Hero for Hire, by C.B. Pratt (12:04)

IOD-HeroForHireToday we see that when the narrator only states facts, there isn’t much to keep the reader’s mind busy.

What I gleaned about the story: Eno the Thracian is not the hero ancient Greece deserves. He is the one she can afford. And he’s okay with that.

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WTF #1: Declarative sentence parade

Analysis: The narrator is a self-proclaimed professional hero in ancient Greece, and the story is told in a cocky voice. But 90% of that voice seems to consist of statements of fact. I’m several pages in but there’s nothing yet for my attention to grab onto, and when my attention isn’t anchored in the story, it’s very good at finding its own things to do: like finding patterns in the voice to bitch about. Trudge, trudge, trudge.

Another problem with the parade of facts is that it seems rather unfocused. There are entire pages where the topic jumps from one item to another with no seeming focus or thread to it. At times it felt a bit more like a squirrel-cam than being in the head of a robust, opinionated human adventurer.

WTF #2: Galloping I disease

Analysis: It’s fairly common for the dreaded I-word to become dominant in a first POV story like this, but this is the first time in quite a while that I’ve thrown this particular flag. It’s pretty hard to avoid the word completely, but in 1st POV a writer has quite limited options for labels, so the chances of striking up echoes with the few that are available is pretty high. This is one of the most common problems I see with first person.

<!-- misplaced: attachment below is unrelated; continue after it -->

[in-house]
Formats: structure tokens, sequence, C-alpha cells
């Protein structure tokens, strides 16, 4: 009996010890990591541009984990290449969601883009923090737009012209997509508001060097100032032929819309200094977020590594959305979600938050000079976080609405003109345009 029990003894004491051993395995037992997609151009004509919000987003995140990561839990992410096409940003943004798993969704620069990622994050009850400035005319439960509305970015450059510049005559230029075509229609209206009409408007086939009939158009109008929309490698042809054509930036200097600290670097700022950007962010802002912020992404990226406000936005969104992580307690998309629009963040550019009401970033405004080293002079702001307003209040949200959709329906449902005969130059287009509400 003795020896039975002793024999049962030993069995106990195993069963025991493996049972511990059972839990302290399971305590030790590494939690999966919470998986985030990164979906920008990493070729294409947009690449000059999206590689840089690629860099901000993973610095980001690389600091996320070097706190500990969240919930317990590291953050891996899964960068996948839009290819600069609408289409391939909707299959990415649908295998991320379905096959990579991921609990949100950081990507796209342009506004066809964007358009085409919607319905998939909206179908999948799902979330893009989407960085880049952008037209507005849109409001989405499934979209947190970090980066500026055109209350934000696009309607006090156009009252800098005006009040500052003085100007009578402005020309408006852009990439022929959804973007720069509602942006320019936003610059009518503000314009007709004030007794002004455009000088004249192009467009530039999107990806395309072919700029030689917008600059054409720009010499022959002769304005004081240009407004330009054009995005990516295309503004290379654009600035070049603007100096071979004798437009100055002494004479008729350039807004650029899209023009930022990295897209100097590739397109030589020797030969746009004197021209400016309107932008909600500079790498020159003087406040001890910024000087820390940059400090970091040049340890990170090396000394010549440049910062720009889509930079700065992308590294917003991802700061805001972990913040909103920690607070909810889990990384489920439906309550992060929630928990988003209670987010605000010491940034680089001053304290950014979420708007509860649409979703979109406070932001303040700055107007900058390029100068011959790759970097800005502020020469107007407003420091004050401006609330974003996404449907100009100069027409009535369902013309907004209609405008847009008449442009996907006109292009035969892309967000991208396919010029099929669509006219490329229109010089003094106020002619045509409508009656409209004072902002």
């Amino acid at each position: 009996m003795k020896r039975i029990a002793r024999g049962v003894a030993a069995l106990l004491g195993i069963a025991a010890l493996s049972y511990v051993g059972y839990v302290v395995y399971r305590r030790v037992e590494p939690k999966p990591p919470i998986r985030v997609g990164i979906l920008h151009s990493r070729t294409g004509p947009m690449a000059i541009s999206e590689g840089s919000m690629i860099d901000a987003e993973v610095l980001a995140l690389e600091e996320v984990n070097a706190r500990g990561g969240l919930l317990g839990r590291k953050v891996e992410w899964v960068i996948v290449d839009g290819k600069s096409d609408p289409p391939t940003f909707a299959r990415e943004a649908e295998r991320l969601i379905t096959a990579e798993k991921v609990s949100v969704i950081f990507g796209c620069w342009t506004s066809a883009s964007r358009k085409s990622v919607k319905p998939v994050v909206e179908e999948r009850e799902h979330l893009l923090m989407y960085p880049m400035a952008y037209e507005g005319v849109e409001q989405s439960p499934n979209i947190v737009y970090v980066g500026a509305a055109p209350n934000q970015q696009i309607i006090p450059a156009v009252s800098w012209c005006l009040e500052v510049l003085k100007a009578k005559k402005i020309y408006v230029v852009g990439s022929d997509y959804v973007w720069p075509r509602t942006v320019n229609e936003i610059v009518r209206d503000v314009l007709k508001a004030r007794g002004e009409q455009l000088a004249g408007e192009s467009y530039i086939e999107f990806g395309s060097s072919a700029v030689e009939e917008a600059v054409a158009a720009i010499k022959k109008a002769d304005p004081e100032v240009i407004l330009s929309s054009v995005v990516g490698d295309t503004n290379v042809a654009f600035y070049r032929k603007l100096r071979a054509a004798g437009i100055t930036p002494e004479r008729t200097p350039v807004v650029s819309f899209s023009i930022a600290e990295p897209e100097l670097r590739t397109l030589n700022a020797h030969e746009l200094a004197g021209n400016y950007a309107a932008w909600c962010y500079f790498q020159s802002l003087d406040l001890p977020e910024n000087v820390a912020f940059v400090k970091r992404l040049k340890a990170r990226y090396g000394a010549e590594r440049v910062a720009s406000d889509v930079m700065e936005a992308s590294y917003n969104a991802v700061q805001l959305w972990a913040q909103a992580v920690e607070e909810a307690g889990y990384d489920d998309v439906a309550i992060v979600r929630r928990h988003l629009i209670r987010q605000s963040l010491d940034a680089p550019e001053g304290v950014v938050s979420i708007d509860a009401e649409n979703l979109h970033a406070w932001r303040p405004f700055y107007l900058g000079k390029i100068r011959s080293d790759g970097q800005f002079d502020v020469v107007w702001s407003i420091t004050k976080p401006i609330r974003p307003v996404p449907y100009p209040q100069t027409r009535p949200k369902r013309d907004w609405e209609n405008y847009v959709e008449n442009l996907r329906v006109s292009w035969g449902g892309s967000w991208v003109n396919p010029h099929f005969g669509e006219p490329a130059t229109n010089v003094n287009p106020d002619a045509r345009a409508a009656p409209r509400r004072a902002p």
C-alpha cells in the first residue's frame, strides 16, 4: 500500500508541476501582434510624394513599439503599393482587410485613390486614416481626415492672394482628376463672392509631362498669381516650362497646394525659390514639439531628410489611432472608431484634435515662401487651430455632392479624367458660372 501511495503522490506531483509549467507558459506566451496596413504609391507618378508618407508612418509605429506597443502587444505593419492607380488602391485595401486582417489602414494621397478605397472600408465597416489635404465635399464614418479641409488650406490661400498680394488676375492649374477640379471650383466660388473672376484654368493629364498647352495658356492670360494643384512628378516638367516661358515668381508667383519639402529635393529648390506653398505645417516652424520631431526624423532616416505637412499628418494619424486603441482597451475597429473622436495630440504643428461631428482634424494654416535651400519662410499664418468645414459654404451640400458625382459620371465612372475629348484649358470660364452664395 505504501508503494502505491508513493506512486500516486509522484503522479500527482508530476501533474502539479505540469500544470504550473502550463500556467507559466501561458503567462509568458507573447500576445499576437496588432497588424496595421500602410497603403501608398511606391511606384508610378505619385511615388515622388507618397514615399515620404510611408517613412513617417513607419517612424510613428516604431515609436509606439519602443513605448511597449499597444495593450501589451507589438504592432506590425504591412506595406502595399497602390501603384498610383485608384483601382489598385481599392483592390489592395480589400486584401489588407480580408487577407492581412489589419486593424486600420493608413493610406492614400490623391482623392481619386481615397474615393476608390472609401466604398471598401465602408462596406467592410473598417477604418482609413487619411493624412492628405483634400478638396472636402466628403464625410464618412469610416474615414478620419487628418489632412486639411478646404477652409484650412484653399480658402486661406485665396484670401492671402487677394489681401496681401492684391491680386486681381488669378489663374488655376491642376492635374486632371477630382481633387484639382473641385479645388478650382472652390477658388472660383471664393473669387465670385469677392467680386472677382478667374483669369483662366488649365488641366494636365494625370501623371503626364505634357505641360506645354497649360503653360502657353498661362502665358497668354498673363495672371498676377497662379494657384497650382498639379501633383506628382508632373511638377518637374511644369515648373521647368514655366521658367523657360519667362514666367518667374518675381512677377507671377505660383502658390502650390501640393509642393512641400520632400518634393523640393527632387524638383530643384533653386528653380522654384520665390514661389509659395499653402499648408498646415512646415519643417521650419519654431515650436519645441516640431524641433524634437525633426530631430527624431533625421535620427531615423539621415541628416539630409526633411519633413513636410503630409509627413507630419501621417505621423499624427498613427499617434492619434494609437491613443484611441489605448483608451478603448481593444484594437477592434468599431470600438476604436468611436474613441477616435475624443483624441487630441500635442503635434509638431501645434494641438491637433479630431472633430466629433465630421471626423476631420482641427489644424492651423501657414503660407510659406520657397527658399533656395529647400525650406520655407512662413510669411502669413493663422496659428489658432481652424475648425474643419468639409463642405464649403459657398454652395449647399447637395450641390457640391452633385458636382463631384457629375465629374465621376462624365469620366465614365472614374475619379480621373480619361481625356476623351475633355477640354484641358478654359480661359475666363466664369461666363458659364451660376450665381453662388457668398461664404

Here’s an example sentence taken from the place where I finally noticed the problem: I was informed that if I had five hundred drachma tucked away, I could consider myself a son-in-law. In this quote, the word “I” appears three times. Even so, taken on its own, there’s absolutely nothing wrong with the sentence. But when it’s surrounded frequently by similar sentences, the pronoun begins to jangle loudly. And over the course of several pages, it will eventually rise above the threshold of ignorability.

WTF #3: Past perfect problem

Analysis: The blacksmith had protested the impossibility when I said I wanted the wooden bars joined with iron but on my last visit to the agora, I saw that he’d put up his own placard… We’re in past perfect mode, since it’s a reference to the deeper past, but the sentence does not maintain the proper tense. Instead it bounces back and forth, seemingly at random. These sorts of mini-flashbacks can be hard to get right, in regards to tense, and often it’s best to unpack them into simpler sentences. Otherwise, the temporal flopping can yank a reader out of the experience, as it did for me here.

Note: And for those who have been following IOD for some time, you might remember another book I read last year that had a similar premise and used a similar voice: The Last Great Hero, by Scott J Robinson (9:24). It might be interesting to compare the two, but I’ll leave that as an exercise for the viewer.

The Tube Riders, by Chris Ward (4:41)
Dark Space, by Jasper T. Scott (8:58)

About the author

Jefferson Smith is a Canadian fantasy author, as well as the founder, chief editor and resident proctologist of ImmerseOrDie. With a PhD in Computer Science and Creativity Systems compounded by a life spent exploring most art forms for fun and profit, he is underqualified in just about everything. That’s why he writes.